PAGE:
II
 Squadron's recreation in England - Defending Midland. 9 September 1940 - 23 June 1941.

            During the culminating moments of the Battle of Britain, RAF Polish Depot directive from September 9, 1940, created the no. 308 (Polish) Squadron. Speke airfield near Liverpool was chosen as a location of the unit's formation. Starting from September 12, flying personnel begin to arrive and at the end of the day, it consists of 26 pilots Intelligence Officer, doctor, adjutant and 150 of ground crew. Its British commanders responsible for training were: S/Ldr Davis, F/Lt Younghusband and F/Lt Yung. S/Ldr Laszkiewicz became unit's first Polish CO. The next day he issued his first order, in which he called upon pilots' spirit to continue their fight for free Poland.
   
In a result of daily bombing raids over Liverpool, the 9 Group Headquarters decide to move squadron to Baginton near Coventry. On 25 September, squadron's meager two training Fairy Battles and one Master fly-over to new location, while the rest of the personnel traveled in buses. Moments after the last bus arrived at Baginton, a lone Ju88 flew through the balloon barrage and bombed the nearby factory. The whole squadron witnessed this incident, and the very next day, the training commenced in a much increased pace.
   
During two month of training, pilots went through refreshing course on Fairey Batlle and Master and familiarized themselves with Hurricane MkI. The ex-Krakow squadron pilots ferried some of those aircraft in.
On 24 November, during the squadron's first formation flying, Sgt Parafinski spotted, attacked and shot down a Ju88. It was the first victory of the 308. Week later squadron was declared operational. Starting from 1 December, it became part of the 9 Fighter Group. Its main duty was to defend Midland's Birmingham and Coventry. Meantime, S/Ldr Davis was killed in accident when his aircraft caught cable from a barrage balloon. S/Ldr Morris replaced him. From the Polish side, S/Ldr Jasionowski became a new CO.

   During five month of English winter and of early spring, the squadron's pilots spent many hours either in monotonous readiness or in numerous patrol sorties and against enemy's lone reconnoitering aircraft. And since the unit started to fly night sorties from nearby Bramcote - necessitated by frequent night bombings - all crew worked in shifts, around the clock.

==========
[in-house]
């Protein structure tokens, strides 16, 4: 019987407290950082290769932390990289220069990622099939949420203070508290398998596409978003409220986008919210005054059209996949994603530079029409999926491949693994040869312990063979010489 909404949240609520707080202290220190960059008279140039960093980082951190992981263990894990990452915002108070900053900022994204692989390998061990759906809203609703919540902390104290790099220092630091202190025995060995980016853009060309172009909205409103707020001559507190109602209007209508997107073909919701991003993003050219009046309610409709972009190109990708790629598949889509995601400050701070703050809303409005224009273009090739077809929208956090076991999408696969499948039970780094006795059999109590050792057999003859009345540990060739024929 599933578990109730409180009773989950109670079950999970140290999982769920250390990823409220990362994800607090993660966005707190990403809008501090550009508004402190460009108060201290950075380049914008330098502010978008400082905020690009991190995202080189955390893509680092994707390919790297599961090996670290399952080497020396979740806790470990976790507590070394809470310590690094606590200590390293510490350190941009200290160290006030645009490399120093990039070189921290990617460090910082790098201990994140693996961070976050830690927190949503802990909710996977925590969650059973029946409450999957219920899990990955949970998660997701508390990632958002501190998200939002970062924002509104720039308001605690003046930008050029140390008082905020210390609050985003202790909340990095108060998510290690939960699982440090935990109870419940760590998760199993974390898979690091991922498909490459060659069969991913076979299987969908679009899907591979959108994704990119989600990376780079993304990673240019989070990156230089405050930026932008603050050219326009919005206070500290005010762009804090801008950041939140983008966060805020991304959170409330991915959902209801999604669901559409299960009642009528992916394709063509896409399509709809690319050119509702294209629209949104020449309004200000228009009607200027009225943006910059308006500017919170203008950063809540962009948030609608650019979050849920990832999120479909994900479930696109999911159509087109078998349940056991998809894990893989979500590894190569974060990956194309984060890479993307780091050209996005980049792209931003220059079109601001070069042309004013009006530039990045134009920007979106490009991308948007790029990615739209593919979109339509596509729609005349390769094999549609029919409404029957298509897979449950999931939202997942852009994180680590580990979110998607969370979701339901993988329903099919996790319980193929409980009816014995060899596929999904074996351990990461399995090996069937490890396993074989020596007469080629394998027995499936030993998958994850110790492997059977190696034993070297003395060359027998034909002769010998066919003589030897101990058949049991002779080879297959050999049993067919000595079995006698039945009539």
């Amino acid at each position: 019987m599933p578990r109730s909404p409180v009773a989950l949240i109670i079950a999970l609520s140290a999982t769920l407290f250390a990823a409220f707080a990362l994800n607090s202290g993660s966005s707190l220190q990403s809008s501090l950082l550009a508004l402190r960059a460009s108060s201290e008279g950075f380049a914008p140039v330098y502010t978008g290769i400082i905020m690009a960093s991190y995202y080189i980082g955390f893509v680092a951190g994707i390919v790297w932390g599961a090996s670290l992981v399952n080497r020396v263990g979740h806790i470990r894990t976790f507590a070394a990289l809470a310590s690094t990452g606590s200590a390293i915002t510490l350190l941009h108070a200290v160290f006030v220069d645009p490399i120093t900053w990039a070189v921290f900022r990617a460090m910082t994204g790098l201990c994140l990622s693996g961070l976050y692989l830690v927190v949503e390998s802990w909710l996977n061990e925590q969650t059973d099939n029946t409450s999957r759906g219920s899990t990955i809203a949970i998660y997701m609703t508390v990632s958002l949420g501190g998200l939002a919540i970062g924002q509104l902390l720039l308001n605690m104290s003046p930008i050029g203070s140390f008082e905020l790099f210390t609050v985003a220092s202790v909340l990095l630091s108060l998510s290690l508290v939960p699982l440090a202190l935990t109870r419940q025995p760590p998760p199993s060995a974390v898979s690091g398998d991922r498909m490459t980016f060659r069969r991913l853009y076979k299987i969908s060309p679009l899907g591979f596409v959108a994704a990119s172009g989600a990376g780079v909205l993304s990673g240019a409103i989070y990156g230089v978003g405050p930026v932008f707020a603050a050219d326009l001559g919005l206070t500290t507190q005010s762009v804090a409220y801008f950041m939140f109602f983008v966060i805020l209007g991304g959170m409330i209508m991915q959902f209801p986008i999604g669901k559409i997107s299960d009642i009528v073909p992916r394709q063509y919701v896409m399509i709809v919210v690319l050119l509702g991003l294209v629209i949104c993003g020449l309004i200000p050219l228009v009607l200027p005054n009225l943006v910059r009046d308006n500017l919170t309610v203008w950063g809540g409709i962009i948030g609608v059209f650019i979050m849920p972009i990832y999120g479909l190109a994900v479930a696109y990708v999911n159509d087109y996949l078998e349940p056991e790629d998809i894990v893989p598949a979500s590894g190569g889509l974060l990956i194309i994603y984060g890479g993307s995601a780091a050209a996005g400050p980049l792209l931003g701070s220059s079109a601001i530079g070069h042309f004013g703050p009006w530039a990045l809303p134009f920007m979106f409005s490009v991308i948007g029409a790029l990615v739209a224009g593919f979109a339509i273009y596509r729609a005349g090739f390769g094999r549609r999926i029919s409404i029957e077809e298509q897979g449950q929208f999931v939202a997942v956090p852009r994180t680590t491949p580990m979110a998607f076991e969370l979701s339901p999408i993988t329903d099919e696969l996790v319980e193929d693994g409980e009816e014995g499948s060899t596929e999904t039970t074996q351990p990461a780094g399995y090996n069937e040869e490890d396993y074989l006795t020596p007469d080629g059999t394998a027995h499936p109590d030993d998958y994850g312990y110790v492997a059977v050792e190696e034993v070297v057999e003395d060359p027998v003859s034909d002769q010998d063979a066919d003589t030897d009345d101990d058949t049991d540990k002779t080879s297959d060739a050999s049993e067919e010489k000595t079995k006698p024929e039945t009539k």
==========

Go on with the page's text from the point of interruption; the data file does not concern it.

Scarce free time was used mostly for English classes and socializing with local population. Poles were received very well in Baginton and in return revitalized with their presence many social events. Frequent briefings were organized for lectures on RAF structures and to discuss the squadron's internal matters. During one of those meetings, the squadron's badge was established. The motive of winged golden arrow on a black background was accepted, with addition of blue-white-red feather at its nock to commemorate unit's stay in Great Britain. This badge was issued only for squadron's members and duration of the war.

   At the beginning of April 1941, the unit commenced its conversion to Spitfires. This raised a lot of enthusiasm and hopes for quick transfer south, where all the action was. During next two months the unit spent at Baginton, Poles saw lots of sunshine what revitalized them after their first English winter filled with fog and melancholy.

            On June 1st, 1941, the squadron moved to RAF Chicolton near Andover, and became a part of the 10th Fighter Group.
    Although these eight months spent at Baginton was uneventful in terms of operations, and filled with strenuous and dulling service, whole unit's personnel thought of this time as well invested. As it soon became apparent, pilots were in top flying shape and ground crew reached high level of competence. This was a moment when all parts of the squadron became to function harmoniously making it a highly effective force. However, it was the social contacts with civilian population, which left lasting impressions. Mrs. Elizabeth Norton-Griffith became the squadron's Godmother and she skillfully facilitated first steps in the squadron's getting together with local.
    Poles left behind seven of their crews at the small Baginton cemetery: four pilots killed in accidents and three ground crew killed by the enemy bomb during memorable raid on Coventry on 14/15 November 1940.
    For three weeks, operating from Chilbolton, the unit flew intensively over the channel, closing the period of eight busy months of service in Midlands. It is worth noticing that over extended period between 1940 and 1941, the unit was the only squadron defending this part of England.

Part III